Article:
The answers that I have received from the Departments of Agriculture and Energy indicate that U.S. biofuels policy explains between 4 and 5 percent of the 45 percent global increase in food prices in the last year.  At the same time, biofuels have increased the U.S. fuel supply and are reducing the prices that Americans pay at the gas pump by between 20 and 35 cents per gallon. 

As we continue on this path toward expanding our alternatives to gasoline and reducing its cost, we obviously need to find a way to eliminate any impact on the global food prices.  The intent of the Renewable Fuel Standard that was enacted in December 2007 is to move beyond our current technologies, to technologies that have no implications for our food supply. 

I think the critics of our current biofuels policy do not question the validity of our end goal of a healthy second-generation biofuels industry, but rather question our path for arriving at that end goal.  Our current path does require increased use of existing biofuels, including corn ethanol and soy-based biodiesel. 

I am concerned that altering that path now would not only be unfair to the industry that is responding to the government policies that have already been put in place, but also would have negative implications for second-generation fuels.  It is a fact that many of the companies that are expected to be next-generation biofuel industry leaders, especially for cellulosic ethanol, are current industry leaders in corn ethanol production.  To hurt those companies’ bottom lines now would endanger their investments in expanding their business to include next-generation production. 

I also suspect that investment in other kinds of next-generation technology would suffer, as investors would feel less confident of Congress’s commitment to its biofuels policies.  I believe that many next-generation fuels hold great promise for further diversifying our fuel supply.  As we diversify away from biofuel feedstocks that compete with our grain supply, we also diversify the geographic production areas beyond the current base in the Midwest.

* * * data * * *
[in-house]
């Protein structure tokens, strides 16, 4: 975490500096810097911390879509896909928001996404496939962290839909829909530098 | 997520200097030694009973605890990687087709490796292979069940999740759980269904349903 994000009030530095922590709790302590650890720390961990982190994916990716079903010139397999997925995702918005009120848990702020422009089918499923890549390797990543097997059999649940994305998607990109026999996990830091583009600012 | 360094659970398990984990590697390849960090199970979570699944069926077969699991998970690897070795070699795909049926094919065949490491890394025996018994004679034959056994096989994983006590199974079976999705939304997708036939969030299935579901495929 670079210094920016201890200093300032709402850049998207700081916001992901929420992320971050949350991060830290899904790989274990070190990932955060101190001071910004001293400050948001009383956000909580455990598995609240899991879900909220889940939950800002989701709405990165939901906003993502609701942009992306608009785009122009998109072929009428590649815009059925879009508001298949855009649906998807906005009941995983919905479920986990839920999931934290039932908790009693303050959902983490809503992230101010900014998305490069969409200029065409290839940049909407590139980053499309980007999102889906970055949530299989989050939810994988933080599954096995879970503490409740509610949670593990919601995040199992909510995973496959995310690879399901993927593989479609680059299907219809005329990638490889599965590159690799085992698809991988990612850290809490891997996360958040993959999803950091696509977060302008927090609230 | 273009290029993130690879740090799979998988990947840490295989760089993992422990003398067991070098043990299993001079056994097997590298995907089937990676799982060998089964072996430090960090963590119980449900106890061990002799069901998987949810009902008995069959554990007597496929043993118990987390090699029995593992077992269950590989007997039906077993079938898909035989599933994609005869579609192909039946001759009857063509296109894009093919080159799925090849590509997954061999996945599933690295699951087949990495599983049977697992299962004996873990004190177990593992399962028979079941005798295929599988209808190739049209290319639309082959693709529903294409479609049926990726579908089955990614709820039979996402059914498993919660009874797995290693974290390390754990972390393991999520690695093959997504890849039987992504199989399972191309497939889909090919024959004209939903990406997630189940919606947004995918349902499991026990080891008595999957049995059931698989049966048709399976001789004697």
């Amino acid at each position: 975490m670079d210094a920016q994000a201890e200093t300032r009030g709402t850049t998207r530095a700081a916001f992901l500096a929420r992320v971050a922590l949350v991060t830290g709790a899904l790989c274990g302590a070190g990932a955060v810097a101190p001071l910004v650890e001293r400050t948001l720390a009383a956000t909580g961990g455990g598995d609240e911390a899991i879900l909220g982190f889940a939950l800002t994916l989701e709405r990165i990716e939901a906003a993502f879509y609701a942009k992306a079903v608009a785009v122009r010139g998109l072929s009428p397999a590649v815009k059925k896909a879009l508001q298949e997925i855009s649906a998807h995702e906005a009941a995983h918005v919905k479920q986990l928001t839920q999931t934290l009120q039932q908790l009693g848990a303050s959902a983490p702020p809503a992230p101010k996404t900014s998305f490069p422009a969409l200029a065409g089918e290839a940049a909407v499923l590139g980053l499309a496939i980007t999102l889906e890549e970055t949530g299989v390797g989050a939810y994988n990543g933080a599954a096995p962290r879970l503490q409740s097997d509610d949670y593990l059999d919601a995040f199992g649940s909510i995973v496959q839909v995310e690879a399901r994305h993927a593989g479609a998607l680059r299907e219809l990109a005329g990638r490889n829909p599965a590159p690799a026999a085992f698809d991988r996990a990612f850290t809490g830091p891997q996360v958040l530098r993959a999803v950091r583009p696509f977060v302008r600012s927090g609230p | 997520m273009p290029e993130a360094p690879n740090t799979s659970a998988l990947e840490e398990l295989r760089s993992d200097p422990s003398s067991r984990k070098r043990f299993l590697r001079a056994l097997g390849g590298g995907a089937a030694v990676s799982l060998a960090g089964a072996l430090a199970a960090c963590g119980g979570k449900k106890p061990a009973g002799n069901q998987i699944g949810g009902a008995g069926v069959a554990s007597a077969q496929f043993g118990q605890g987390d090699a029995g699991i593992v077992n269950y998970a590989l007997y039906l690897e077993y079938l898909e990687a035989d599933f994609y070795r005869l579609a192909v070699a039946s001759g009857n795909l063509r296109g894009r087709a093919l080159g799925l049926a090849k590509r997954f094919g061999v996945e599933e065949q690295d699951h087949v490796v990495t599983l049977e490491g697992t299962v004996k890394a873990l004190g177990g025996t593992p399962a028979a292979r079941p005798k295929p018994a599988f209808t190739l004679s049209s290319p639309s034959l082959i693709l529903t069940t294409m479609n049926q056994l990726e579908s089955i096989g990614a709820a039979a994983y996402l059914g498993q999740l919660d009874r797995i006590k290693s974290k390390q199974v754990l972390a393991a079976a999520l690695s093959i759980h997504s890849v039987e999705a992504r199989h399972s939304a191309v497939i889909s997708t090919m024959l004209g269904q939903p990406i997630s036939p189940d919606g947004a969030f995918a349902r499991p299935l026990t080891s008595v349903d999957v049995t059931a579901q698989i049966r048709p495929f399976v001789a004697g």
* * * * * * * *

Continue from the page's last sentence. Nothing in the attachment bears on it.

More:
In my home state of New Mexico, which has no corn ethanol production, limited sorghum-ethanol production, and very small amounts of biodiesel production, is an example of how the geography of biofuels production can change.  We are hopeful that we will be home to the country’s first biobutanol plant, which could be located near Portales, New Mexico, and could use sweet sorghum as a feedstock.  We also understand that New Mexico is one of the most promising states in the U.S. for large-scale algae production, which we will hear more about in today’s hearing.  We need the market certainty that comes with the existing renewable fuels mandate in order to realize the benefits of this next-generation industry.

At the same time, I do think we need to be mindful of any unintended consequences of our biofuels policy.  No one wants our biofuels policy to increase the prices that Americans are paying at the grocery store – although I think we can agree that this domestic price increase is to some degree offset by the savings we’re seeing at the fuel pump.  But we must also ensure that our policies, including but not limited to our biofuels policies, are not negatively impacting the world’s poor, who are most vulnerable to food price increases.  I take seriously the United Nations call for further study on the topic of biofuels, and look forward to constructive thoughts on how we can create a more sustainable global biofuels industry." – Opening statement of Senate Committee on Energy and Natural Resources Committee Chairman Senator Jeff Bingaman, June 12, 2008.